This year’s influenza season is well underway, and it hasn’t even peaked yet. So, we’d be remiss if we didn’t suggest getting a vaccination ASAP if you haven’t already.
With widespread flu activity already reported over the continental U.S., it’s important to be prepared.
Of course, there are also plenty of cold germs to be found this time of year as well. And for many, it’s hard to really tell the difference between cold and flu symptoms. Even most over-the-counter medications are labeled for both.
It’s true, there both respiratory illnesses, but the causes are different. Luckily, the more severe of the two viruses is the one that’s most easily prevented.
Still, vaccinated or not, here are some ways you can tell the difference.
Onset of Symptoms
When it comes to the cold versus the flu, there are several things that set them apart. Firstly, there’s the onset.
If you feel like you’re gradually getting sick, that may be a sign that you simply have a cold. Abrupt onset of symptoms, on the other hand, typically indicates the influenza virus is to blame.
Fever, Chills, Body Aches, and Headaches
There are also certain symptoms that are far more common with the flu than with a cold. For example, your temperature could tell you a lot. Fever is typical with the flu but is rarely a symptom of a cold. And the same goes for chills as well.
Headaches are also a common symptom of the flu that is not commonly associated with a cold. As for body aches and pains, they are much more commonly associated with the flu than a cold.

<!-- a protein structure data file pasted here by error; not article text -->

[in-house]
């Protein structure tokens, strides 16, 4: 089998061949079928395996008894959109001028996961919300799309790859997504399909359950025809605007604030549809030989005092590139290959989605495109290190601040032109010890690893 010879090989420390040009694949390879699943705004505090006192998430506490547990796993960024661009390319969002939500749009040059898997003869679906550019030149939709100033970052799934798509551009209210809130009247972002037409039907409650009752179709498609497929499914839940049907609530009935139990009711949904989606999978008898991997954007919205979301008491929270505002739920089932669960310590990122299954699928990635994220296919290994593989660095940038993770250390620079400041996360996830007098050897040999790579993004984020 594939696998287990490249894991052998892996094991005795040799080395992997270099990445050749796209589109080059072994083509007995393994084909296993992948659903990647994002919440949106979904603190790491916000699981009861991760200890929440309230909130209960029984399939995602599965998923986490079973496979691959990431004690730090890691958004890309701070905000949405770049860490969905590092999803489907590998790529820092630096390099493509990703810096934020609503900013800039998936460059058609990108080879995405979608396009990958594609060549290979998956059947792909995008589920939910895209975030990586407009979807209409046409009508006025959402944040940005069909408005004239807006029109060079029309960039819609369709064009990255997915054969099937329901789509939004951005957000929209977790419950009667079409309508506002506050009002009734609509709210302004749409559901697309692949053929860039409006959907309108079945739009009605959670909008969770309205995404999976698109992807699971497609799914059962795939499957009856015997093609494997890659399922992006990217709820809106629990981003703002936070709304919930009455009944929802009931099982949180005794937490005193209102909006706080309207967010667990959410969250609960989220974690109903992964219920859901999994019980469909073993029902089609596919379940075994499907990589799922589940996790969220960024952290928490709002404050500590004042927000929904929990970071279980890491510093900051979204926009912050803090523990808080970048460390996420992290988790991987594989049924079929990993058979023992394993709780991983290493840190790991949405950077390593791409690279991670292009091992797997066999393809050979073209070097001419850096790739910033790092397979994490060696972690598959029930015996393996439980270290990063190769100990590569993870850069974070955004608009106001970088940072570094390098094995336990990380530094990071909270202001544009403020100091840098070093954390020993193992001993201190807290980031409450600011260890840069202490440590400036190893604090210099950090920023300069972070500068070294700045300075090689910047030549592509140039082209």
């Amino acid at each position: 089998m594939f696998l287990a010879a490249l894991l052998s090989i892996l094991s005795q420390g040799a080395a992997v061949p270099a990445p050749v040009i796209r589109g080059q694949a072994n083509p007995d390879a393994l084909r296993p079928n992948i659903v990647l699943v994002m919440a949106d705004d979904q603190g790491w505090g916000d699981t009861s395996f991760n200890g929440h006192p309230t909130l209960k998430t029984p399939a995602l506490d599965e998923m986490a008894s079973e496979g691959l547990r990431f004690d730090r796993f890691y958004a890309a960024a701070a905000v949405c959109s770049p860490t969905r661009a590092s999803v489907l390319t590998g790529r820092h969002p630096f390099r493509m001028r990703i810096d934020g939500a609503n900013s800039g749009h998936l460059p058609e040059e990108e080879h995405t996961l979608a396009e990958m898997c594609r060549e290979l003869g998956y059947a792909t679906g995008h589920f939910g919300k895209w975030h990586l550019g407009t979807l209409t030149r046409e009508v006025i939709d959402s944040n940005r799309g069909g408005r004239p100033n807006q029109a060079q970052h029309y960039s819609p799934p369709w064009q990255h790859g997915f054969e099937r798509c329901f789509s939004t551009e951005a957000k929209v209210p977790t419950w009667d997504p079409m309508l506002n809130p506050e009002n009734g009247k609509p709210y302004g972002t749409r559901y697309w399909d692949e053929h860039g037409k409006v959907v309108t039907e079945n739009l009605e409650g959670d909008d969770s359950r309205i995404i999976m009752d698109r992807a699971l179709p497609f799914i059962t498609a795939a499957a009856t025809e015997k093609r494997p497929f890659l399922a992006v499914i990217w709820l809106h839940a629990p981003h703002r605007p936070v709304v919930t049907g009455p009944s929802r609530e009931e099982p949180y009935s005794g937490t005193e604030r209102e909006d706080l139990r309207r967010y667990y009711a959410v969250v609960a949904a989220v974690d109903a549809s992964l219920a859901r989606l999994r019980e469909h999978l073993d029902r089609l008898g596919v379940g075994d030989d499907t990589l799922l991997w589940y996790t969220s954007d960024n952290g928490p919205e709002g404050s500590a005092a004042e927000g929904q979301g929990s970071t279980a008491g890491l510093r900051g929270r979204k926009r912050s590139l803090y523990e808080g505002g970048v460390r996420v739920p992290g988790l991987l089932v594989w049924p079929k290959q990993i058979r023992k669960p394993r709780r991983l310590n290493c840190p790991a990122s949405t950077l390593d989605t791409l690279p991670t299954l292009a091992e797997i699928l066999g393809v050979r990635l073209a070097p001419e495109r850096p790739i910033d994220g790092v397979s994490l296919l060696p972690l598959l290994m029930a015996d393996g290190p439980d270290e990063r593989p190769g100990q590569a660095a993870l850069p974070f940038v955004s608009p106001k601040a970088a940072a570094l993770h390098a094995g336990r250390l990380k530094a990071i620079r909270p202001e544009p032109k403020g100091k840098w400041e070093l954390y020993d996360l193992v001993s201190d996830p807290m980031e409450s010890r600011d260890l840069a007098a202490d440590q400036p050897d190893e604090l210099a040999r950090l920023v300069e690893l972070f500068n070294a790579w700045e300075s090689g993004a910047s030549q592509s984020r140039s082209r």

Sneezing, Stuffiness, and Sore Throats
Symptoms like a stuffy head, sneezing, and a sore throat are all quite commonly associated with a cold. Of course, they can be symptoms of the flu as well, though they aren’t necessarily a hallmark of the virus.
Achiness and fever are the primary flu symptoms, with these as occasional secondary ones.
Of course, if you do have these symptoms with the flu, they’ll likely be more severe than with a cold.
Coughing and Chest Discomfort
Wondering why so many OTC medications are marked for both cold and flu? Well, both tend to come with a cough. While it may only be mild to moderate with a cold, it’s an incredibly common symptom of the flu.
Both viruses can lead to feelings of weakness and fatigue, though it is almost always a symptom of the flu. You may or may not feel as weak when you just have a cold.
The Basic Differences
So, here’s the deal. Basically, if you have a runny nose but don’t feel absolutely terrible all over, you probably just have a cold. If you got sick abruptly and are experiencing fever, chills, and aches, you’ve most likely contracted the flu.
With the flu, you’ll also likely have more symptoms than with a common cold. Plus, they’ll also be far more severe. With a cold, you may still feel okay to get out of bed and go through your daily routine. If you have the flu, that’s a lot tougher.
Regardless, if you don’t feel well, it’s always wise to seek the advice of a medical professional.
Do you have any tips or home remedies for fighting off the season’s viral ailments? Let us know in the comments below!